Working in a students’ union is a real job

Who motivates the motivator? This is a question often asked in management journals, books and articles – and it is something that I have pondered from time to time in my years in SUs.

I decided to leave my job in April this year. Since then I have been spending some much needed time out, focusing on my children during the pandemic and doing some temporary work homeworking, supporting the various responses that communities and government have had towards this recent pandemic.

During this time, I have been reading and have been reflecting about the contribution I could usefully make to the world, and to the movement that has given me so much during my career to date.

Elevator pitch

When looking at the SUs in recent times there is a common theme. I have spent much time asking SU managers what they would describe as their “profession” and how they explain it to others. There are themes that emerge, like supporting the future leaders of society and enabling societal change – and much evidence to support the great work that goes on.

But when I ask how they were supported to get there and take this forward within their career, many of the conversations pause. Many, like me, have grown up in the sector and a good number who went away and came back again. Some recall being prominent activists before they went into “the real world”, and others have landed here after a substantial career in other sectors and did not touch the world of higher or, for some, further education.

It’s hard to find a manager in a students’ union that isn’t, in principle, committed to equality and diversity. But across our sector I sense real anxiety about ensuring inclusivity and growing diverse organisations – a nervousness about having difficult conversations and worries about which actions to take. We should respond to this, collectively.

The thing that unites everyone is the clear connections they have made with colleagues within their own or partner organisations, and those they have found as a good source of knowledge in another students’ union. Not every sector has this, and we should capitalise on it.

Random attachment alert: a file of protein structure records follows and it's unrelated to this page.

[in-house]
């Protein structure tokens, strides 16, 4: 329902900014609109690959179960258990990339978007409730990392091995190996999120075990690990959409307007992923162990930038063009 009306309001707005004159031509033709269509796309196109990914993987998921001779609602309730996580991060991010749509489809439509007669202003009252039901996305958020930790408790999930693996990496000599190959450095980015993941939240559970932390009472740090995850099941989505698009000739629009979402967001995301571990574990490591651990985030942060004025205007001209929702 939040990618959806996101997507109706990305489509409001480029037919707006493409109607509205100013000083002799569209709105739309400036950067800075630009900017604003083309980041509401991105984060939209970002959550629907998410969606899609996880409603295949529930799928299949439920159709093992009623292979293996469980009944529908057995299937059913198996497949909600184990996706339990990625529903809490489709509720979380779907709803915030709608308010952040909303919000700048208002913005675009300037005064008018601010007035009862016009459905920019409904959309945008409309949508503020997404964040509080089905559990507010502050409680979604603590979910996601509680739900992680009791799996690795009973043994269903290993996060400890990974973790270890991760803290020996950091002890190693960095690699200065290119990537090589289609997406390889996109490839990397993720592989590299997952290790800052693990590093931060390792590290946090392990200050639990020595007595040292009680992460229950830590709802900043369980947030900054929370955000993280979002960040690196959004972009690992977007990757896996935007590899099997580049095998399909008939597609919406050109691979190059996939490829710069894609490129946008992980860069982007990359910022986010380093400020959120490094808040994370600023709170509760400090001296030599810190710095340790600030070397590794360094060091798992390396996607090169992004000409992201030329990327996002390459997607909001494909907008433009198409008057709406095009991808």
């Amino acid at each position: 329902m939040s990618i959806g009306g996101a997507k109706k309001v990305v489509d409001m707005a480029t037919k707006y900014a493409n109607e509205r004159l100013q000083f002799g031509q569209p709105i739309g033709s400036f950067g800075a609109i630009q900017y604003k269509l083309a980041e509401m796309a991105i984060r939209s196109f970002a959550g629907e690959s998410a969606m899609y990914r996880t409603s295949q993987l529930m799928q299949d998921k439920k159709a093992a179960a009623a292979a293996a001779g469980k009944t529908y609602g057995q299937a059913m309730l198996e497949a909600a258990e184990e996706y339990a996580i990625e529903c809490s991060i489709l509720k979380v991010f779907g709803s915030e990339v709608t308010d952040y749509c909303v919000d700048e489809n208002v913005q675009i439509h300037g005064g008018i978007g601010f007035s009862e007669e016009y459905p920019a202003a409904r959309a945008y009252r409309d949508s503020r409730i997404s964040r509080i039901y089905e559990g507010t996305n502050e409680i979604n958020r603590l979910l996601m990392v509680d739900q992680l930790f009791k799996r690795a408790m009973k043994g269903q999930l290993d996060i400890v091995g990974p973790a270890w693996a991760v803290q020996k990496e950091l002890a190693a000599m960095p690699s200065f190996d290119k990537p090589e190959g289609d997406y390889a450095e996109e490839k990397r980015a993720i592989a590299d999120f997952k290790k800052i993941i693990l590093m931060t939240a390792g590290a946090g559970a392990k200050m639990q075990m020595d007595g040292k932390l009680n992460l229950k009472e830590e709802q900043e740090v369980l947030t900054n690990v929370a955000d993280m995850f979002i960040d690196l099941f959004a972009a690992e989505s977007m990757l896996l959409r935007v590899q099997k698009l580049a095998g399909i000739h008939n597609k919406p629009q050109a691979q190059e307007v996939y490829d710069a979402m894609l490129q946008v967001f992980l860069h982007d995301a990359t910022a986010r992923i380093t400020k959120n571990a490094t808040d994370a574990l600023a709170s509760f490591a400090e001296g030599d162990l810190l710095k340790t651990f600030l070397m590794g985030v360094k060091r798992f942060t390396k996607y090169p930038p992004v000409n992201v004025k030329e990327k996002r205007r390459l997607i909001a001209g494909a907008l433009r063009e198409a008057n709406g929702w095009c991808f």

A real career

Despite all this the pathways to development appear to be sporadic. When I look around at other professions I see good organisations and bodies who are empowered by their members to champion their profession, to promote the benefits of their career and ensure that there are ethical codes of conduct, professional pathways and defined professional standards.

Some even have recognised professional accreditations that would stand well across sectors and translate into other professions, and I’m pretty envious of that position.

It’s no wonder we have gotten here – as professionals who are intent on supporting our student leaders to secure educational, institutional and social change our focus is rightly on their development and the development of our organisations’ members. NUS has also led the charge in this area at times, and still does some excellent work where it can – but the resources will not be there for it to continue this on its own for some time in the future, if at all.

There are some great pieces of work already being done within the sector to develop our profession, if not professions. But wouldn’t it be great to be able to replicate this work beyond the localities and networks of those unions and give it some kind of national pathway?

Build something together

So as of Monday 15th June, I’m going to start a consultation on the development of a new professional association for people who work inside students’ unions. Following some very initial consultation with colleagues within the movement I’ve established a name, some ideas for a vision, mission and values, as well as some overarching goals for the first 18 months.

If you are passionate about the development of the students’ union profession and want to contribute to the beginnings of a professional association, then please jump in. I think together we can build something that saves us all some time and money, drives improvement on equality and diversity, and improves standards in our line of work. Whatever that is.

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